Campus Am Neuen Palais
Am Neuen Palais 10
Building 1, Room 0.15
by appointment only
In this project I seek to examine and historicise the multispecies relationship(s) between humans and bees by thinking with bees—exploring how they functioned symbolically as well as non-symbolically in our shared history. It will not only deal with conventional beekeeping and minor manifestations of keeping Apis mellifera, but also draw on entanglements between humans and wild bees and other native bee species. By drawing on a multitude of literary, cultural and apiary texts, the project seeks to unearth historical and contemporary instances of bee-agency in the patchy Anthropocene (Tsing et al.). The central questions are: How is multispecies flourishing and kinship between humans and bees possible in a time of „insect apocalypse“ (Goulson 387)? and instead of decimating the Western honeybee for being a dominant species, having become one through capitalist and colonialist processes, how do we restructure this set of human-bee relations via anticolonial scientific thought?
Annabell Fender is a doctoral fellow at the DFG-funded research training group minor cosmopolitanisms. She has previously worked in various positions as a student assistant at the English department of the University of Potsdam, from which she holds a M.Ed. in History and English. Her PhD project, tentatively titled ‘Thinking with Bees in the Patchy Anthropocene: Multuspecies Kinship in Histories and Futures’, is situated in the fields of environmental humanities/ecocriticism, postcolonial studies, and critical animal studies. Further research interests include (but are not limited to) gender studies, fat studies, social/cultural history and new materialism.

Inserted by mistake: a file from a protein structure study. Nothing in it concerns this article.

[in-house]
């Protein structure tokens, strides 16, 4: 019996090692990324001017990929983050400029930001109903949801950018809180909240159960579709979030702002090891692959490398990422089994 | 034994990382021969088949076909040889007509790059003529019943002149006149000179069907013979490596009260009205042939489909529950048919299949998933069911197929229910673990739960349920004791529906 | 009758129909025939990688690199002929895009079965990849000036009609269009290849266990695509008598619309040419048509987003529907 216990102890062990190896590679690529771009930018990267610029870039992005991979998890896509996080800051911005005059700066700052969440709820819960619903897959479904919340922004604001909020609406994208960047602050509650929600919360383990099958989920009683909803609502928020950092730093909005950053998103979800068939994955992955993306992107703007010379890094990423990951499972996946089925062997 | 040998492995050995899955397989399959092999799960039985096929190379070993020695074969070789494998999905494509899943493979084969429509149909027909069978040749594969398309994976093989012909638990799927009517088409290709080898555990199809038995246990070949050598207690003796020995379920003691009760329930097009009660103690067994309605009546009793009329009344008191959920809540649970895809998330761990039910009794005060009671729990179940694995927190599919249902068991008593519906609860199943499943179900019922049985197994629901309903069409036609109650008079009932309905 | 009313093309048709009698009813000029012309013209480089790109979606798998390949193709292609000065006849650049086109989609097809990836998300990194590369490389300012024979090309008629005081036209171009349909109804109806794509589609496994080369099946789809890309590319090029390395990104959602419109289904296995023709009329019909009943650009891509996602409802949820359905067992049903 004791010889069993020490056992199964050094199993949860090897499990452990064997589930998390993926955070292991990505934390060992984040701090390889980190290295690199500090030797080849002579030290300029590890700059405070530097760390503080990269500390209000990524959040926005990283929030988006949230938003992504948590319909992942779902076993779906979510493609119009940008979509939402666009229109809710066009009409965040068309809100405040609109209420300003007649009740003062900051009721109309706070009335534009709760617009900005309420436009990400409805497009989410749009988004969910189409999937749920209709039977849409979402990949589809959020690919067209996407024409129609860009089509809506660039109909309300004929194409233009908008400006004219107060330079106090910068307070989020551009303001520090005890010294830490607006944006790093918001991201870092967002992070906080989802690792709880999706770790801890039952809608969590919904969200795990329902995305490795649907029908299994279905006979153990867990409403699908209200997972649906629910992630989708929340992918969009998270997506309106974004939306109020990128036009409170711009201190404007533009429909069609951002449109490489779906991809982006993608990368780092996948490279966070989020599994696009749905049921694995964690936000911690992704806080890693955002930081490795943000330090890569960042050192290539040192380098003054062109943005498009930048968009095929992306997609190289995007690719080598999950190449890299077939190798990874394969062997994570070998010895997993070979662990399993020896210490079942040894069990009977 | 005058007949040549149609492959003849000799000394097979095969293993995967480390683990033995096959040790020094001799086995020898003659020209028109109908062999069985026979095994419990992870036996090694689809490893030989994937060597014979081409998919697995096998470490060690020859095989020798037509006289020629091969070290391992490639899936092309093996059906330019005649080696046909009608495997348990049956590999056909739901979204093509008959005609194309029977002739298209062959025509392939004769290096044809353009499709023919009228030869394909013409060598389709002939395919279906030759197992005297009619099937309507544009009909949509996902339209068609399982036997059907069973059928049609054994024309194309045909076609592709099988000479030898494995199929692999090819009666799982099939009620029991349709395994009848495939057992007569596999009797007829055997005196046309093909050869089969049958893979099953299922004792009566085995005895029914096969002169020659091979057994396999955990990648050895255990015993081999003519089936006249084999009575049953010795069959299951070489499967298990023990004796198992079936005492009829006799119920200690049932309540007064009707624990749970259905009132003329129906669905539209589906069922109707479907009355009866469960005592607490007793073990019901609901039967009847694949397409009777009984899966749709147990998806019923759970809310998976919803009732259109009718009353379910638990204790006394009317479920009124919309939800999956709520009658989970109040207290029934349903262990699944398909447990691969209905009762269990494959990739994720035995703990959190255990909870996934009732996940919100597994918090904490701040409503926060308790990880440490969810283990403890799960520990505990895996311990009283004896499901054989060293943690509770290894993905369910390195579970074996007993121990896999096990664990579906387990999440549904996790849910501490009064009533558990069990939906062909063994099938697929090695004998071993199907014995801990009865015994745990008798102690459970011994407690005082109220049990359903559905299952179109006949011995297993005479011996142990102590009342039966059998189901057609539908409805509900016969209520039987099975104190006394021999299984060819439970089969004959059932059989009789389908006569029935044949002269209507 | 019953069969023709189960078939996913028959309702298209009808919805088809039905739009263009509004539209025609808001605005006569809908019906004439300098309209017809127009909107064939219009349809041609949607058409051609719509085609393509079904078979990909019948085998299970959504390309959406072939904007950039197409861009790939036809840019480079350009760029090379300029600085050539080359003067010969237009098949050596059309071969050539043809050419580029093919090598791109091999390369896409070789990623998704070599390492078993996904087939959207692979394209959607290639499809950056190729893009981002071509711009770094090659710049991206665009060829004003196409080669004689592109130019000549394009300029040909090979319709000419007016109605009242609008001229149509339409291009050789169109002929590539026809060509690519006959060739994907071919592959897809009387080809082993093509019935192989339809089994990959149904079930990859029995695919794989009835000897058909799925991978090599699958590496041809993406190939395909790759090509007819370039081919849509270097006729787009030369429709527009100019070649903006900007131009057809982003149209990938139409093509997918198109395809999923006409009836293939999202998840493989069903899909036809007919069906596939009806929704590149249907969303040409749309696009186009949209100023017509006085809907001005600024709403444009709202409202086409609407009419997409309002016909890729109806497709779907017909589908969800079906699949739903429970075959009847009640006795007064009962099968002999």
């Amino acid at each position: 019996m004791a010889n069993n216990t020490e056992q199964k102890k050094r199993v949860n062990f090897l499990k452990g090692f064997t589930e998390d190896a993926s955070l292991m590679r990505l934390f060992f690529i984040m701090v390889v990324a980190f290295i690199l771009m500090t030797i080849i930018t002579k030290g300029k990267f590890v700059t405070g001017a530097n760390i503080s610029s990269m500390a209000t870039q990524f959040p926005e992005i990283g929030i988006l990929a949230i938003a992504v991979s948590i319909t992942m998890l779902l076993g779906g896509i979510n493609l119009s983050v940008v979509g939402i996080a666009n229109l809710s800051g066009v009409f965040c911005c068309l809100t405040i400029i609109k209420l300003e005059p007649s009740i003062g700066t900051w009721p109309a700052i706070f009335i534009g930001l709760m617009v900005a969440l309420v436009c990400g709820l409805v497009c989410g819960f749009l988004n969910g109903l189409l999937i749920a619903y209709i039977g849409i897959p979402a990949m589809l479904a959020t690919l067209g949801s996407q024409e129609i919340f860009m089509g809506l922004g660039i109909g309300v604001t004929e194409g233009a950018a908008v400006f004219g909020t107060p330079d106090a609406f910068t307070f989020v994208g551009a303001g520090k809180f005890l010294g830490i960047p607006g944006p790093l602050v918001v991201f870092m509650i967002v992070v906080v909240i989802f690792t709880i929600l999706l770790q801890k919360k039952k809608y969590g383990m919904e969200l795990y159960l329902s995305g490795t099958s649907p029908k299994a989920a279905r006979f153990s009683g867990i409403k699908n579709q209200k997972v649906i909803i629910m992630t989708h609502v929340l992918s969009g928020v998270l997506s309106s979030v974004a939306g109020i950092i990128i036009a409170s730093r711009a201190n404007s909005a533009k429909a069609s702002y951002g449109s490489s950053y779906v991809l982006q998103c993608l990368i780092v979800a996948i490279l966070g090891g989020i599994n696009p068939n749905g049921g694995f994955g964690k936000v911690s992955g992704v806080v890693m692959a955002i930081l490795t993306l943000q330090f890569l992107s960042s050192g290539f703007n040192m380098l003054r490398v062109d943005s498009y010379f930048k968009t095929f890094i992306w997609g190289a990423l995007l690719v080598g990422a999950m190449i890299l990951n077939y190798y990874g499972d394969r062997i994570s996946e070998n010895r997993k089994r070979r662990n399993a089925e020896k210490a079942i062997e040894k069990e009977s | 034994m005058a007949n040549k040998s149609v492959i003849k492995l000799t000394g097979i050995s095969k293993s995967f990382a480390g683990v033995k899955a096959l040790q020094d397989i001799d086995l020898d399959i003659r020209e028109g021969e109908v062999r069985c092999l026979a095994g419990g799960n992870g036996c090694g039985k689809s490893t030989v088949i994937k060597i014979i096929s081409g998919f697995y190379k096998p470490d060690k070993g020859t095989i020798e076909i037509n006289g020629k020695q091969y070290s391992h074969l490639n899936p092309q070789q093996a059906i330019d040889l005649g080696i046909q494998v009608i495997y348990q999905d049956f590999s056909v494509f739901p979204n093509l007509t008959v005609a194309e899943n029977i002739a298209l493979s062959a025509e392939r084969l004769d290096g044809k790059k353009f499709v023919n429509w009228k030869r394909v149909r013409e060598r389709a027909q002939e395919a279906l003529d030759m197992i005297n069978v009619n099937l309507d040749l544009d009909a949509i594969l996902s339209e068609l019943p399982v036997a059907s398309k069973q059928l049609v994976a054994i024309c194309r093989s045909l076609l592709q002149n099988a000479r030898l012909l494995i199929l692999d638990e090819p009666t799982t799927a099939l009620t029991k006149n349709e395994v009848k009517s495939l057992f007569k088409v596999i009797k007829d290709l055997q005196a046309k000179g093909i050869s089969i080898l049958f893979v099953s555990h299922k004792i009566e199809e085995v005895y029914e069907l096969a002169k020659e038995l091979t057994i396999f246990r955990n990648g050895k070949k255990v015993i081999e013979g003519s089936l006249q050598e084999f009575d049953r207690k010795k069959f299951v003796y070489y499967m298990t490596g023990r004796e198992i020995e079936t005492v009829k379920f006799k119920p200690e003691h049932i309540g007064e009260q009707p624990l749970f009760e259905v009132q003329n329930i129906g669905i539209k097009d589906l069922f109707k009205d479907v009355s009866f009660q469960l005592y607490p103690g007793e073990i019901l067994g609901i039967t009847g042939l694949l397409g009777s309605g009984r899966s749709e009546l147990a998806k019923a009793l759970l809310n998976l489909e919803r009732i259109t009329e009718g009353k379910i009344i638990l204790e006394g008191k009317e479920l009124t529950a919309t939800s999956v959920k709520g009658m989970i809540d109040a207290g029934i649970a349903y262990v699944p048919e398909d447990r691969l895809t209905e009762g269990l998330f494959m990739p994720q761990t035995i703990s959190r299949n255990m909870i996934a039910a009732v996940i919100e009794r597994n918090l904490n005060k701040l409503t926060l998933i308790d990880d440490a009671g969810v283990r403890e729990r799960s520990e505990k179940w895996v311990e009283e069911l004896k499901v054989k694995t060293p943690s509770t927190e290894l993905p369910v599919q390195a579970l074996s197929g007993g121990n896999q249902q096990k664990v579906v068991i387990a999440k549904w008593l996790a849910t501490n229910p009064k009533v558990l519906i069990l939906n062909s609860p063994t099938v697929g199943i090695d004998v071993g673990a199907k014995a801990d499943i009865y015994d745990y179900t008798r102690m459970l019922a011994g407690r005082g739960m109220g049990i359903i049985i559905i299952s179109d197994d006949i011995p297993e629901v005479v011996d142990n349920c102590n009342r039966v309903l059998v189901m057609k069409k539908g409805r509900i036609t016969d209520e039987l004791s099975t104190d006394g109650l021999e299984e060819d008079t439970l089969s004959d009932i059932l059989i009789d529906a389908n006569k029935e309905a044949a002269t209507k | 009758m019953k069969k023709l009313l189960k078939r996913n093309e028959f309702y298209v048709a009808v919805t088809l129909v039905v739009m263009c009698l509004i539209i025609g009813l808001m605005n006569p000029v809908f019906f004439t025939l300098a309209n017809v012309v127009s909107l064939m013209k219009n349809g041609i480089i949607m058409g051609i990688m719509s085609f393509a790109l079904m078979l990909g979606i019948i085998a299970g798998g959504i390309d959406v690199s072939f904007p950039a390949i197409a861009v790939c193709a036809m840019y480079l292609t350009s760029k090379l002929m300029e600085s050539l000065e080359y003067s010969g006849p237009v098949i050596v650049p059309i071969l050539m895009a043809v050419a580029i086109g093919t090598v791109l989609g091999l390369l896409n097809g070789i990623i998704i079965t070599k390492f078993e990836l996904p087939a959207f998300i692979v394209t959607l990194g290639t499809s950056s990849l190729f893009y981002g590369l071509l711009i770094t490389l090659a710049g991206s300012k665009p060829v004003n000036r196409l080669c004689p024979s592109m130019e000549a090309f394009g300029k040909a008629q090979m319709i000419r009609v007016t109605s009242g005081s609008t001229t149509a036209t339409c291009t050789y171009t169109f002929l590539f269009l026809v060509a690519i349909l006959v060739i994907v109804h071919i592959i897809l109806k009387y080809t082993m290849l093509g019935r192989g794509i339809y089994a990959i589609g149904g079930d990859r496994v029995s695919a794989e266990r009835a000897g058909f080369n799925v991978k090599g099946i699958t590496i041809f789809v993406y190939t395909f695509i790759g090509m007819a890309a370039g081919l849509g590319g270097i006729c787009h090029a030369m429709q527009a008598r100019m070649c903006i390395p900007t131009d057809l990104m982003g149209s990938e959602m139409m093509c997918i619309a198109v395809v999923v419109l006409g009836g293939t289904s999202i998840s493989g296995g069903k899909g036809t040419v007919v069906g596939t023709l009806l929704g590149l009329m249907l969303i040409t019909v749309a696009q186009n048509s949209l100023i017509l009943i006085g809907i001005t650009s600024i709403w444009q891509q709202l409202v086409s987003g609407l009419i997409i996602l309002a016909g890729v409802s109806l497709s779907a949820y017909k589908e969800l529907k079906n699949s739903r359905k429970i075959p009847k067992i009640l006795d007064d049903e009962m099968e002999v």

"The Utopianism of Universal Basic Income," Global Modernities, 10 June 2021, https://globalmod.hypotheses.org/84. Student Essays. [publication]
“Saving the Other Bees: Vulnerability of Honeybees and Native Bees in the midst of a varroa destructor outbreak in Australia.” Postcolonial Narrations Forum, University of Bonn, 20-22 October 2022. [presentation]
“Starting to Think with Bees in the Anthropocene.” critical uninhabitations workshop, University of Rostock, 23-25 June 2022. [presentation]
“Thinking with Bees in the Patchy Anthropocene.” Invited talk in Critical Animal Studies seminar by Prof. Dr. Anja Schwarz, University of Potsdam, 7 July 2022. [presentation]